Grilled Beef Satay
From America's Test Kitchen Season 13: Skewered and Wrapped
Why this recipe works:
In the hands of American cooks, satay often comes out thick and chewy or overly marinated and mealy. To return this dish to its streetwise roots, we sliced beefy-flavored flank steak thinly across the grain and threaded it onto bamboo skewers. To add flavor, we used an aromatic basting sauce… read more
In the hands of American cooks, satay often comes out thick and chewy or overly marinated and mealy. To return this dish to its streetwise roots, we sliced beefy-flavored flank steak thinly across the grain and threaded it onto bamboo skewers. To add flavor, we used an aromatic basting sauce consisting of authentic Thai ingredients, rather than the overtenderizing marinade used in many recipes. And to ensure that the quick-cooking beef achieved a burnished exterior, we corralled the coals in an aluminum pan in the center of the grill to bring them closer to the meat.less
Grilled Beef SatayAmerican restaurants have sapped the magic from this Thai street-food favorite with flavorless meat that's either mushy or overcooked. What would it take to get it back?
Serves 4 as a main dish, or 6 as an appetizer
See below for tips on prepping lemon grass. Bamboo skewers soaked in water for 30 minutes can be substituted for metal skewers. The aluminum pan used for charcoal grilling should be at least 2 3/4 inches deep; you will not need the pan for a gas grill. Note: unless you have a very high-powered gas grill, these skewers will not be as well seared as they would be with charcoal.
- 3/4 cup light or regular coconut milk
- 3 tablespoons packed dark brown sugar
- 3 tablespoons fish sauce
- 2 tablespoons vegetable oil
- 3 shallots, minced
- 2 stalks lemon grass, trimmed to bottom 6 inches and minced
- 2 tablespoons grated fresh ginger
- 1 1/2 teaspoons ground coriander
- 3/4 teaspoon red pepper flakes
- 1/2 teaspoon ground cumin
- 1/2 teaspoon salt
- 2 tablespoons vegetable oil
- 2 tablespoons packed dark brown sugar
- 1 tablespoon fish sauce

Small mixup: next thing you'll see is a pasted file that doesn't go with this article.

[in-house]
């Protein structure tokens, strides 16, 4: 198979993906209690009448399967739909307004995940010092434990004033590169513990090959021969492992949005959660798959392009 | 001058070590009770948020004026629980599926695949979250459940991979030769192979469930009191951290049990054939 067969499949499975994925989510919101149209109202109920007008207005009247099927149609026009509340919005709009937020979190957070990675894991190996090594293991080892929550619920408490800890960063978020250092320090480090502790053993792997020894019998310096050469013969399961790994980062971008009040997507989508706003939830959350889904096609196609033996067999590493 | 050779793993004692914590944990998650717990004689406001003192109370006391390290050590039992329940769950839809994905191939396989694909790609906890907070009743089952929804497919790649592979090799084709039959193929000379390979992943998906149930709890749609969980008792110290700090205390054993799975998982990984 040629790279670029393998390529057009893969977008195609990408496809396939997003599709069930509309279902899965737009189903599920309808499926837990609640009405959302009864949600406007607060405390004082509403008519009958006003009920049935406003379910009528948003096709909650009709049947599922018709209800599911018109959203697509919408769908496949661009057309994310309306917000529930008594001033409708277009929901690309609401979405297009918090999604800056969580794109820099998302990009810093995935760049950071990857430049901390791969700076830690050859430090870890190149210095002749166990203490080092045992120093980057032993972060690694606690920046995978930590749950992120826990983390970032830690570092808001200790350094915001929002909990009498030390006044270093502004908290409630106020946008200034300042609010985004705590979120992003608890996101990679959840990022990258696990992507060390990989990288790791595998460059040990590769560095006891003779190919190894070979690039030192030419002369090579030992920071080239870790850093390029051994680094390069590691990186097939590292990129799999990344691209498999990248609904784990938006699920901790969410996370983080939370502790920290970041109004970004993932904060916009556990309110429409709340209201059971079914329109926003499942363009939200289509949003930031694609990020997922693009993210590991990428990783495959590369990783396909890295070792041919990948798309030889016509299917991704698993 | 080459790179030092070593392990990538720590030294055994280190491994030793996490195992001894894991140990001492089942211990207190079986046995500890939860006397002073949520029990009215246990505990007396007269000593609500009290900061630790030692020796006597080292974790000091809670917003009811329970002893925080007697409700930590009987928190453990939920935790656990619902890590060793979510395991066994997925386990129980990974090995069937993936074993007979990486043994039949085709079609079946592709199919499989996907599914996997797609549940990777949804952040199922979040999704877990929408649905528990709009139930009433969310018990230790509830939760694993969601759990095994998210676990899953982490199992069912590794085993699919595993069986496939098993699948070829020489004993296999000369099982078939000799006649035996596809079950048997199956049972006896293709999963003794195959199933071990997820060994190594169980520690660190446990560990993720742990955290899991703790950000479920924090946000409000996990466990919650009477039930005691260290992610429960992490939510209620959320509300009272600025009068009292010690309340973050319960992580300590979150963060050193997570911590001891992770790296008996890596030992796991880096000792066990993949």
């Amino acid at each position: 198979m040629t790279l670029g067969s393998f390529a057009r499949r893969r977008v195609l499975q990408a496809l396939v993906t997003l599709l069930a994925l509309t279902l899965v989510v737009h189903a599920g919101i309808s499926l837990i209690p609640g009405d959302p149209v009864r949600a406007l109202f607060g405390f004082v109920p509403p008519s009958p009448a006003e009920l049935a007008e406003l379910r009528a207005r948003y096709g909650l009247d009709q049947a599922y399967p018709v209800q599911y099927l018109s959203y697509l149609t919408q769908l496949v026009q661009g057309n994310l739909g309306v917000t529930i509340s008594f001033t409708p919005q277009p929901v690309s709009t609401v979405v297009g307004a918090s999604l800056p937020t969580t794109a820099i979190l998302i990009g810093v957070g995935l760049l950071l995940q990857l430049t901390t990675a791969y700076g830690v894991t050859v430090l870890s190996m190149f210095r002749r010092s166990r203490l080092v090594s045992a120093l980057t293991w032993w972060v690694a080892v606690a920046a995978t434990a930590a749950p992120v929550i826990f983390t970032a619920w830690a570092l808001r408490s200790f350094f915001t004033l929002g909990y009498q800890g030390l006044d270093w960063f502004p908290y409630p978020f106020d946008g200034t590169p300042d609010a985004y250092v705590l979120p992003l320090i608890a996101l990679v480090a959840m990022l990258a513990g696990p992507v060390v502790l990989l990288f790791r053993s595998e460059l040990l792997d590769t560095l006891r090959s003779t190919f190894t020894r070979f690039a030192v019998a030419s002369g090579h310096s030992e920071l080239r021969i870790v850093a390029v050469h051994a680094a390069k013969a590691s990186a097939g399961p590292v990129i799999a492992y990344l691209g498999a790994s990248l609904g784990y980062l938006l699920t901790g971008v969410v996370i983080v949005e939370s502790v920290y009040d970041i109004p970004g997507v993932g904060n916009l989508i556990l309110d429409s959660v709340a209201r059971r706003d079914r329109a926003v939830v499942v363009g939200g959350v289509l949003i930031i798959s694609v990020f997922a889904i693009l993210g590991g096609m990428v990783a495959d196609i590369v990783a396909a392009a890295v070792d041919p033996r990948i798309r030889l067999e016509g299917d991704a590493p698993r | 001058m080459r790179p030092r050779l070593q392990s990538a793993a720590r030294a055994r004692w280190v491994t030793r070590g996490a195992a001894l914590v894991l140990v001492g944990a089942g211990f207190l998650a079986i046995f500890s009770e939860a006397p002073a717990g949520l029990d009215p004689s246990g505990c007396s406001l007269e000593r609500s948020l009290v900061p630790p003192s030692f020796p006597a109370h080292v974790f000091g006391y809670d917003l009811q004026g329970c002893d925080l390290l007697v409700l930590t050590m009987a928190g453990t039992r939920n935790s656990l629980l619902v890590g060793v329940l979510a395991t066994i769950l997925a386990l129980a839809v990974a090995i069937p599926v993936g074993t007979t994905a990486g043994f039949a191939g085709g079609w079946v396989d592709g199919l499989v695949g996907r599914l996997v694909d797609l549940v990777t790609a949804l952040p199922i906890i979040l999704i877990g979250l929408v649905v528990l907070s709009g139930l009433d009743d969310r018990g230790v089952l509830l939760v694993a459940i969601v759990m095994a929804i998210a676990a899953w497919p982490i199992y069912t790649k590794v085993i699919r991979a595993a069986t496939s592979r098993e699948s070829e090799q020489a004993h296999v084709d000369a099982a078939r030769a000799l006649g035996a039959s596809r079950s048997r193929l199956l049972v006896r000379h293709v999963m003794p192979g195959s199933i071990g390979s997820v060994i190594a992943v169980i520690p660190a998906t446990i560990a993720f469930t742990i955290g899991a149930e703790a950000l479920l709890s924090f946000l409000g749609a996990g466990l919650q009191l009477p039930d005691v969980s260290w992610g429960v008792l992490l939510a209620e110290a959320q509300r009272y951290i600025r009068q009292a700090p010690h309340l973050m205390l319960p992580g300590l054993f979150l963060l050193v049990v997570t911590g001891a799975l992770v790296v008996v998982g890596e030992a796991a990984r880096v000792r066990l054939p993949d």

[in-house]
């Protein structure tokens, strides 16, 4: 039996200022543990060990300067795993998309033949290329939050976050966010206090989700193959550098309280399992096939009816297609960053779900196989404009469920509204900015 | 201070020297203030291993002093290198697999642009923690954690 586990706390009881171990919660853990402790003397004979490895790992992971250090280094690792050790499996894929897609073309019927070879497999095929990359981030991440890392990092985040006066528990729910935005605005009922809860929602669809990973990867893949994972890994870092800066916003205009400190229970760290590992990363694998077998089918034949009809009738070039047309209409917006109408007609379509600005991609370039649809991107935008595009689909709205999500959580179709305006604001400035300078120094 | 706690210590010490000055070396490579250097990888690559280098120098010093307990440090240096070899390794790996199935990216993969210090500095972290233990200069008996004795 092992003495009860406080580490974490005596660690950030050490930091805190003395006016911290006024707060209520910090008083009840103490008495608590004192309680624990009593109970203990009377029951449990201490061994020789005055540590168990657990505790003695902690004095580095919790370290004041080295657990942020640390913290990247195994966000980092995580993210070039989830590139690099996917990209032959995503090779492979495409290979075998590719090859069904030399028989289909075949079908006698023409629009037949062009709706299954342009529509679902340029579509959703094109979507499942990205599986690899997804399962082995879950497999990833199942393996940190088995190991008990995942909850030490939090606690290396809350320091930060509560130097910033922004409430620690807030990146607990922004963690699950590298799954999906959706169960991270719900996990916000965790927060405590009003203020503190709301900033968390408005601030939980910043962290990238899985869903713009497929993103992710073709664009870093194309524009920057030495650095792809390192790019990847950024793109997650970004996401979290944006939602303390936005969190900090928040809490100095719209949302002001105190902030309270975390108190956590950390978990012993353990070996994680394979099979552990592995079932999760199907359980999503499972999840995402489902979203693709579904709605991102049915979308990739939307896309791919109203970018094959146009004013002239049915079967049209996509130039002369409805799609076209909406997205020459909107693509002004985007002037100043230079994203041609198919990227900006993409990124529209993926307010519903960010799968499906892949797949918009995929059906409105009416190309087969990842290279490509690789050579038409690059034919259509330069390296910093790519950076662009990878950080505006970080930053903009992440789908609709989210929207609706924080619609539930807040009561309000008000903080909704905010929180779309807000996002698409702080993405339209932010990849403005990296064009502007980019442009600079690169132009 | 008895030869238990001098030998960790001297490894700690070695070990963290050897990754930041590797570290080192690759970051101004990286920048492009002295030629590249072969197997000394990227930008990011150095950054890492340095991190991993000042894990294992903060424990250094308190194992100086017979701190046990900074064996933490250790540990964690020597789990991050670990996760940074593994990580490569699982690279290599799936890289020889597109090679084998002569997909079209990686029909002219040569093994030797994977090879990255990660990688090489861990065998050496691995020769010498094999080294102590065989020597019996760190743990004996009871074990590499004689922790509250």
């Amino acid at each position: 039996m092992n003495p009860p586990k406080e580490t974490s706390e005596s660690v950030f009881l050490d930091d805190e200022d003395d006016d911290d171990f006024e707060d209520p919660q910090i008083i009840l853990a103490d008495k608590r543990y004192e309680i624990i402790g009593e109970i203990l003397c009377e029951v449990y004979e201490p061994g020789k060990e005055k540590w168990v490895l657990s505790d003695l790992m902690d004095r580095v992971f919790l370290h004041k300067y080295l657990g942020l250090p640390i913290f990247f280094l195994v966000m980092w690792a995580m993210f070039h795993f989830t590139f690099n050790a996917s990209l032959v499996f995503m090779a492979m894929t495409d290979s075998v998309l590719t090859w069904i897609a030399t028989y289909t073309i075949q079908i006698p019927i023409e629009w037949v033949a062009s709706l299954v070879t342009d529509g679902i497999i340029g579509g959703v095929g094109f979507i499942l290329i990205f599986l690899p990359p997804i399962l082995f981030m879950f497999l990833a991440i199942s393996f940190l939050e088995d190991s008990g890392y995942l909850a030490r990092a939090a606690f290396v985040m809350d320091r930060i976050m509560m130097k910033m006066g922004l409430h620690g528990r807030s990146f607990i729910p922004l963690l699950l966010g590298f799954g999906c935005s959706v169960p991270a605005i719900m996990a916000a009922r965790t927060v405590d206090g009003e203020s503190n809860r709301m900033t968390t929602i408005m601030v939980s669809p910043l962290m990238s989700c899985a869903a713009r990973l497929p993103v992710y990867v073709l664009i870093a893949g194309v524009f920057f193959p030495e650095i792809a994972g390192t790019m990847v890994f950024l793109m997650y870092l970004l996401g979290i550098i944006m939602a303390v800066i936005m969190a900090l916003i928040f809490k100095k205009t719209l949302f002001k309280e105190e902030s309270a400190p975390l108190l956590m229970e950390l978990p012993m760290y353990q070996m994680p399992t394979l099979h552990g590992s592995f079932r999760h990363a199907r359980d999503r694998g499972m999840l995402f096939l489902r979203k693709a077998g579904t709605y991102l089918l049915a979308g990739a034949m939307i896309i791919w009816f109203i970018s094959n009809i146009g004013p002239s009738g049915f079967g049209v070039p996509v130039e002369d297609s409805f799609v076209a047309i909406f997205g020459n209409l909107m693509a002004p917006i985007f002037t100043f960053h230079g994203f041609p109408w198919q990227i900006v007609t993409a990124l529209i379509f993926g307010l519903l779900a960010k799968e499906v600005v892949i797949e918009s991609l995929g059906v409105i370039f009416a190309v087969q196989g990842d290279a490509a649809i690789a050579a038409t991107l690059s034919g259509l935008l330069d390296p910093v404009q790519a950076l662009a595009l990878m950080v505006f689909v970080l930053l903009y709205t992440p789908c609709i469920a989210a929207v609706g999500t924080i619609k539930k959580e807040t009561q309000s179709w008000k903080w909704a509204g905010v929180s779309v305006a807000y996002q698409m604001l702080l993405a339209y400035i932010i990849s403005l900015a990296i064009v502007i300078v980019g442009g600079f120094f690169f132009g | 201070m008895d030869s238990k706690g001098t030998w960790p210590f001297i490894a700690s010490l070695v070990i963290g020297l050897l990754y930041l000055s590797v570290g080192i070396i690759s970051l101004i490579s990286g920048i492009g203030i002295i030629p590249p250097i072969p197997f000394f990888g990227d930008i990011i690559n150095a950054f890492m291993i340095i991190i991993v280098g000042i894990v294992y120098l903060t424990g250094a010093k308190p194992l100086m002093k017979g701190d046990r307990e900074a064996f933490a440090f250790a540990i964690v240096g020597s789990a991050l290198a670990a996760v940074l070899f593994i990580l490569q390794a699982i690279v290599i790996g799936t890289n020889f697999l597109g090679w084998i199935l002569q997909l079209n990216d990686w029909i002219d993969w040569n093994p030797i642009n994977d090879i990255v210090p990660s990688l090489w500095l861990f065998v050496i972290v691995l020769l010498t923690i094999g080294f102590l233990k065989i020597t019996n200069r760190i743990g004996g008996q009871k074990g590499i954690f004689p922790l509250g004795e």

- 1 (1 1/2- to 1 3/4-pound) flank steak, halved lengthwise, then sliced on slight angle against grain into 1/4- inch thick slices
- Disposable aluminum roasting pan
1. FOR THE BASTING SAUCE: Whisk all ingredients together in bowl. Reserve one-third of sauce in separate bowl. (Use reserved sauce to apply to raw beef.)
2. FOR THE BEEF: Whisk oil, sugar, and fish sauce together in medium bowl. Toss beef with marinade and let stand at room temperature for 30 minutes. Weave beef onto 12-inch metal skewers, 2 pieces per skewer, leaving 1 1/2 inches at top and bottom of skewer exposed. You should have 10 to 12 skewers.
3a. FOR A CHARCOAL GRILL: Poke twelve 1/2-inch holes in bottom of roasting pan. Open bottom vent completely and place roasting pan in center of grill. Light large chimney starter mounded with charcoal briquettes (7 quarts). When top coals are partially covered with ash, pour into roasting pan. Set cooking grate over coals with grates parallel to long side of roasting pan, cover, and open lid vent completely. Heat grill until hot, about 5 minutes.
3b. FOR A GAS GRILL: Turn all burners to high, cover, and heat grill until very hot, about 15 minutes. Leave all burners on high.
4. Clean and oil cooking grate. Place beef skewers on grill (directly over coals if using charcoal) perpendicular to grate. Brush meat with one-third basting sauce (portion reserved for raw meat) and cook (covered if using gas) until browned, about 3 minutes. Flip skewers, brush with half of remaining basting sauce, and cook until browned on second side, about 3 minutes. Brush meat with remaining basting sauce and cook 1 minute longer. Transfer to large platter and serve with peanut sauce.
How to Prep Lemon Grass
The tender heart of the lemon grass stalk is used to flavor many Southeast Asian dishes, including our Grilled Beef Satay. While lemon grass is often steeped in soups and stews and removed before serving, it can also be minced and left in the dish. When buying lemon grass, look for green (not brown) stalks that are firm and fragrant.
Grill Setup for Satay: East Meets West
Rooting Out Mealiness
We find that acidic ingredients and certain juices, like papaya and pineapple, often added to marinades to tenderize meat, actually turn the exterior mushy. We avoided these in our marinades- but the meat still turned mealy. Could fresh ginger be the culprit?
We soaked beef in three different marinades for 30 minutes and then grilled each sample. The first marinade contained 2 tablespoons of ginger (per our recpe), the second contained 4 tablespoons, and the third contained no ginger.
The beef marinated in 2 tablespons of ginger was markedly mealy, 4 tablespoons was even worse. Only the beef without ginger in its marinade had the proper tender- but not mushy- texture.
Fresh ginger contains and enzyme known as zingibain that, if left too long on meat, breaks down collagen on the meat's surface, producing the same mealy effect as acids and some juices. We expunged ginger from the marinde, saving it for the basting sauce instead.